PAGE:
27. Anula says:

    WOW! You made so many things…!!! I wish I had more time to experiment with nut butters. Great looking dishes – all of them look so delicious 🙂

    Cheers. Anula.

  28. LOVE pistachio, wanted to make that butter but did not get around to it. When I do however I am going to the Middle-Eastern grocery store that sells it without shell by weight. So sorry about your fingers. Hope they are healing and it looks like it was worth it taste wise.

  29. Amazing, Lisa, what else can I say? Every time I see already shelled pistachios in the store, I will now think of you! I guess you can compare it to shelling favas; however, some of this prepping is actually quite therapeutic…stunning photography, as always. I’ll also be thinking of your kofte tonight, as our foodie group meets for Challenge Turkish Cuisine at our weekly Concert in the Park.

  30. Katrina says:

    You rock these Daring challenges! And I totally agree with all your sentiments (and complaints) about pistachios! Never really thought about pecan butter (but I love pecans). Yum to all four!

  31. FOODESSA says:

    Michelle…once again you have prouved how incredibly talented you are in that kitchen of yours.
    Your passionate dedication pushes you to create wonderful dishes.

    I’ll take some of those fresh, mouthwatering spring rolls please;o)

    Ciao for now and flavourful wishes,

  32. Mary says:

    You operate a really cool kitchen, my friend. I really love what you’ve done for this challenge. I love the way you’ve used the nut butters. I hope the day treats you kindly. Blessings…Mary

  33. Elle says:

    As usual, well worth the wait! Who knew there were so many excellent ways to use nut butters in savory dishes. Sounds like you should have a big party…can I come?

  34. Juliana says:

    Oh! I love the pictures of the different nut butter 🙂 And wow for all the dishes with nut butters…the miniature kofte looks delicious.

  35. Linda V says:

    Wow what a huge effort and I think the pictures look great.Had my mouth watering.

  36. Lori says:

    Yes, you are always late but might I say that it is worth the wait. Everthing always looks stunning. You rock girl. Sorry about your fingers!

  37. Mark says: are serving up some good stuff! Your blog is looking sharp!!

  38. Heavenly housewife says:

    I am absolutely mad for pistachio. I think its like my favorite flavor evvvvaaaaa, so I would love to try your pistachio butter (although I may end up kidnapping it ;))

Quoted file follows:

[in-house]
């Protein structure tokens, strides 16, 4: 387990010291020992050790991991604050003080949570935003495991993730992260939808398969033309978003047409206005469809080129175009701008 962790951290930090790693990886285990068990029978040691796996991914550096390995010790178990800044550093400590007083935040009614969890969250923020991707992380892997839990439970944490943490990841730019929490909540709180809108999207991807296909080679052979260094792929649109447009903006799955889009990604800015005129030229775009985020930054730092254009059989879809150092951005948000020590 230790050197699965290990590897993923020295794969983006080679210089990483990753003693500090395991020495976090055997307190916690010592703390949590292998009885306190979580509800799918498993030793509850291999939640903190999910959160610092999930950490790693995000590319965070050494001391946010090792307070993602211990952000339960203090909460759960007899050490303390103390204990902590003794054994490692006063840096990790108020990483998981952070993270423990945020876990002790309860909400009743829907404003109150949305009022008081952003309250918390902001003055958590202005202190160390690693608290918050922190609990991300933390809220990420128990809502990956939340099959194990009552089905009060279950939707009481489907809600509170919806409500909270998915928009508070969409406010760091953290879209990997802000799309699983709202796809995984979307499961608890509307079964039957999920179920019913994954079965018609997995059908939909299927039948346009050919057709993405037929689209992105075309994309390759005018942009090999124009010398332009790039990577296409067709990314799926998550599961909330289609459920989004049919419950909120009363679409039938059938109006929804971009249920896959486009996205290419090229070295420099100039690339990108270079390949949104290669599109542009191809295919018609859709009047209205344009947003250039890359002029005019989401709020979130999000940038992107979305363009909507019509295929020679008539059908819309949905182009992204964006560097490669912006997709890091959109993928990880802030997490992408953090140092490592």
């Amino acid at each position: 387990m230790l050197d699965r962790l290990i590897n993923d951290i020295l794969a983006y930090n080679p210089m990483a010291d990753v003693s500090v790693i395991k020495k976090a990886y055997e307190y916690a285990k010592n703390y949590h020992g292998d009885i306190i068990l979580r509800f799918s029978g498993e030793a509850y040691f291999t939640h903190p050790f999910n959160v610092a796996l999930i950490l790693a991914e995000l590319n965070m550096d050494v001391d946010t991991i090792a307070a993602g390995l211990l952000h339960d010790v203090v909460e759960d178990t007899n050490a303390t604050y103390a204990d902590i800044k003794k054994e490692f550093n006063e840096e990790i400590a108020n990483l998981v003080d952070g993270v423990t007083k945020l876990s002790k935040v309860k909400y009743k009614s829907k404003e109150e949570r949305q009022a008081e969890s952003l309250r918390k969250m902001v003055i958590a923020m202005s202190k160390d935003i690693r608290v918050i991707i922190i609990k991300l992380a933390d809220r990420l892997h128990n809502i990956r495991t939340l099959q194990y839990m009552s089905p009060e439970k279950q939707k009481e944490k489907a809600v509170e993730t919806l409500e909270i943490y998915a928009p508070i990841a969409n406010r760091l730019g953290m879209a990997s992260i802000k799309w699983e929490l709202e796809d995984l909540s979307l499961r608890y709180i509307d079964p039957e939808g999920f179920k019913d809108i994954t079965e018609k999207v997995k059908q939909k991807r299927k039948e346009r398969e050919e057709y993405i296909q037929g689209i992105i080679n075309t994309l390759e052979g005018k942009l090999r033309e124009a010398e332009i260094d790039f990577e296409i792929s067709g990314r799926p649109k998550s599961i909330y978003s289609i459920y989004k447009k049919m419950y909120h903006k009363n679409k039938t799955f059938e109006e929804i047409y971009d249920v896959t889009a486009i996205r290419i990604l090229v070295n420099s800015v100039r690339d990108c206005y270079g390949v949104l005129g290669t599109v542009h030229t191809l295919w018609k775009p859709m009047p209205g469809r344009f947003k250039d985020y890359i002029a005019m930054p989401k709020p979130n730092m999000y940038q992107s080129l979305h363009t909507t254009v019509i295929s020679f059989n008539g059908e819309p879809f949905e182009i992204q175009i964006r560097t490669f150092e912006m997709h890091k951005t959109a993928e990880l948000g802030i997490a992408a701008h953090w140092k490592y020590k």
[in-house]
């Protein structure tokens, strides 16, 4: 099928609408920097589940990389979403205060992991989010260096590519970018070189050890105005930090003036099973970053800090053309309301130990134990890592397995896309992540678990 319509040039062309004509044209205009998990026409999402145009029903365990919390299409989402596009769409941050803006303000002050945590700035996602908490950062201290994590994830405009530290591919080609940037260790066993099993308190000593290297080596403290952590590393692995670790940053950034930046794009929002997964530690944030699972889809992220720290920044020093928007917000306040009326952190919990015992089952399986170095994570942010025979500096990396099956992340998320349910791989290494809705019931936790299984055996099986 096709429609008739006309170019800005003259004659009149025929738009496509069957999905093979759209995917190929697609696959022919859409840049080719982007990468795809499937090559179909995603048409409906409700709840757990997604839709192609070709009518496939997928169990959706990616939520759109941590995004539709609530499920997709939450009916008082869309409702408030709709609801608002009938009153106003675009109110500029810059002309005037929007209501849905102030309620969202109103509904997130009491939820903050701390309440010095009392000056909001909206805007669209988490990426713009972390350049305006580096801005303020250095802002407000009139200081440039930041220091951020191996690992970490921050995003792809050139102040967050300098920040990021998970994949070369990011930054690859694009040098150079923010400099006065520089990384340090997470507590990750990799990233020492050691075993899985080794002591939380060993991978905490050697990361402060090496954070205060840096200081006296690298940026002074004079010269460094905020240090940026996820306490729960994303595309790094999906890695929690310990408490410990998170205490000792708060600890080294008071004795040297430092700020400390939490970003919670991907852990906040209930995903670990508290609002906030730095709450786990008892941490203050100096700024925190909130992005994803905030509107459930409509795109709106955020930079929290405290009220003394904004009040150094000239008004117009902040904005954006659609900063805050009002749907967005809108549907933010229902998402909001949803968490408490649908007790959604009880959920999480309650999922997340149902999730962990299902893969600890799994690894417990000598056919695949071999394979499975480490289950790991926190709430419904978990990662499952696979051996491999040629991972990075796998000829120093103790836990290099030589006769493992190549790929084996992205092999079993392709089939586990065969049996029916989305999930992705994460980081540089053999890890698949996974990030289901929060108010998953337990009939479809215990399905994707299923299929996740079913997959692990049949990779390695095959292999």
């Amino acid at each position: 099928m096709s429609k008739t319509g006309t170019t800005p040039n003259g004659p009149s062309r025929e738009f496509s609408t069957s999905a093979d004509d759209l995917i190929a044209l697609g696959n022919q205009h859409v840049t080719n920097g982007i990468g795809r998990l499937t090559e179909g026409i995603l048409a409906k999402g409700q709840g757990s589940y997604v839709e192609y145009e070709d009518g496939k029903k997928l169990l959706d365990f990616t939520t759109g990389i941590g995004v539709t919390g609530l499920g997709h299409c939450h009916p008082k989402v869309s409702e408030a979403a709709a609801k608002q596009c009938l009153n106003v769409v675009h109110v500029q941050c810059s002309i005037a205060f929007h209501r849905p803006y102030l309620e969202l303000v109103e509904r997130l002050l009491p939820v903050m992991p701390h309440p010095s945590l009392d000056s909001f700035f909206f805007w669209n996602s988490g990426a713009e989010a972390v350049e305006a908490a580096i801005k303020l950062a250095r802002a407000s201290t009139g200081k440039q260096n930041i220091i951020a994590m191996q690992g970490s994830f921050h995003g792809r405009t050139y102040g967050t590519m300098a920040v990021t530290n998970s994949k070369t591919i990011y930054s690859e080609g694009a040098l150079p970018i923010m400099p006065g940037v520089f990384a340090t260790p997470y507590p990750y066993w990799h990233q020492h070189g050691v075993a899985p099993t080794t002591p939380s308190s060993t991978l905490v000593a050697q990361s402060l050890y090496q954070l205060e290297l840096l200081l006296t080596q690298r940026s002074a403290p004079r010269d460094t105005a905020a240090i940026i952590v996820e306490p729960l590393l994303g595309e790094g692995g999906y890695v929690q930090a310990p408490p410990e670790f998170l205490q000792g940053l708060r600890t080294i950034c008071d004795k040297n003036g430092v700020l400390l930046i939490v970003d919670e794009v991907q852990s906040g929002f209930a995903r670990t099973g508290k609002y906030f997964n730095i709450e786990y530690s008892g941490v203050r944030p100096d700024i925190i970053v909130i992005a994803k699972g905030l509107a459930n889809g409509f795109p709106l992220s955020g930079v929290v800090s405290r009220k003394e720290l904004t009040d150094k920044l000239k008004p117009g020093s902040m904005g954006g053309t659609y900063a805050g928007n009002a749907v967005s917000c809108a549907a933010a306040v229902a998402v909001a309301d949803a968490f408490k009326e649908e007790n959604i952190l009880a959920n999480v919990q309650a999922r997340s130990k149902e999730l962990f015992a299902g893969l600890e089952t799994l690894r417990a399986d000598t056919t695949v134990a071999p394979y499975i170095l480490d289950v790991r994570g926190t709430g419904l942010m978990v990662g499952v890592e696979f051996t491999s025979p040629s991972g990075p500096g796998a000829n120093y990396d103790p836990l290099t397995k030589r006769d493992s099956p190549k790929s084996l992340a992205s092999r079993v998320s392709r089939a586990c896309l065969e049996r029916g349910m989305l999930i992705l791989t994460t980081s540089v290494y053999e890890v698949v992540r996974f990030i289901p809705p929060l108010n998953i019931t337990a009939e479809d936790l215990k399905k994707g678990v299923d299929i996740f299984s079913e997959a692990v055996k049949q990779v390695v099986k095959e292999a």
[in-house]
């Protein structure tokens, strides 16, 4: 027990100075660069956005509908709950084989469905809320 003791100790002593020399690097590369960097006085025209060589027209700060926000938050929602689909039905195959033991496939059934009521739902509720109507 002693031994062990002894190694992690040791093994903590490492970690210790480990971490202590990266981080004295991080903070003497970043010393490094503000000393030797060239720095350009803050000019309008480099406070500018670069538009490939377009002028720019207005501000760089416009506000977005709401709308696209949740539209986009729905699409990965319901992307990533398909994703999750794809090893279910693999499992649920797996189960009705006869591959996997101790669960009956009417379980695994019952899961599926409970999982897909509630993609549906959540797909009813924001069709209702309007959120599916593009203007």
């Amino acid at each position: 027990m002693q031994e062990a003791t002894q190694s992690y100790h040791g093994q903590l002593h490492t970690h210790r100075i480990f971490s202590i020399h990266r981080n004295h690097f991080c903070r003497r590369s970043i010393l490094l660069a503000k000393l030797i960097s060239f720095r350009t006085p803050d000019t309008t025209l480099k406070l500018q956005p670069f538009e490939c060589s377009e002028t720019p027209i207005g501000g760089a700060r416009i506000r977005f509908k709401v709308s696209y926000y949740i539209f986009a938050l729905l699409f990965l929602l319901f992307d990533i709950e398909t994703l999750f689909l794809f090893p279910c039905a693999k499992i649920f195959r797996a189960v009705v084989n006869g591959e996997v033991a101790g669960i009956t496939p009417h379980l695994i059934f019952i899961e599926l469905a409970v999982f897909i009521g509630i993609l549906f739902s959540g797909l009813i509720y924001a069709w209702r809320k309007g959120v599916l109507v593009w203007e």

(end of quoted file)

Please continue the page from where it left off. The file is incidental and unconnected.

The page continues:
*kisses* HH

  39. Laura says:

    Mmmm. .. everything looks fabulous. As always, so creative, so above and beyond the call of duty. I can’t decide if I like the spring rolls or the cucumber cups better!

  40. Denise says:

    I am drooling over those spring rolls. Perfect summer fare! Who knew nut butters could be so versatile?

  41. ap269 says:

    I LOVE the idea of making kofte! My kids will praise me when I make those! Great pictures, as always!

  42. Totally feel your pistachio pain. We, however, have sucked it up and pay for someone else to shell them for us…

    Your interpretation of the shrimp dish looks awesome! We’ve used cucumber cups a couple times and were pleased to see them appear here.

    Well done on all your dishes!

    Stay JOLLY!

  43. Swamp thing green is a perfect description for the green. lol. But the meat balls look delicious, as do all the dishes. The spring rolls were a fabulous idea.

  44. As I read this, I started feeling guilty that I can get shelled pistachios at my regular grocery store. Sorry! All of these dishes look incredible. I don’t think I’ve ever craved spring rolls with a cashew dressing for breakfast before, but that just happened this morning!

    • lisamichele says:

      Lisa – Actually, I just found out my local markets DO sell them…I just never looked since I always zero in on pistachios in the shell because that’s how I like to eat them. HOWEVER – double the price, so I’ll continue to shell them, unless I’m limited time wise 🙂

  45. Anita says:

    I know the feeling with pistachios – and their stupid shells… I’ve hurt my hand before shelling them for dukkah. I often give in and buy them shelled even though they’re more expensive…
    Either way, I love you butters and the dishes they go with. What a great challenge, wish I was a daring cook.

  46. yasmeen says:

    I totally love all kinds of nut butters 😀

  47. Leslie says:

    It’s been an eternity since I’ve looked at an issue of Good Housekeeping (the dentist never runs late) but I’m almost certain they aren’t featuring spreads of amuse bouche. I adore kofta but never would have thought you could use a nut butter in it. I made the chicken with pecan butter recipe when it was in Cooking Light and it was wonderful. Must. Resist. Daring. Cooks.

  48. Pretty darned impressive! When you take on a challenge – you TAKE ON A CHALLENGE! WHich one do you like the best? ANd which recipe?
    I have a few extra wireless minutes here while I wait for my husband in Bijeljina, Bosnia and just posted another lunch in Paris. I am so glad to start catching up on my reading… we just made Serbian Kubassa Sausage yesterday with real pig intestines.

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  51. Catherine says:

    YUMMY.never thought of using pecans as a creamy topping for noodles, and I love those spring rolls!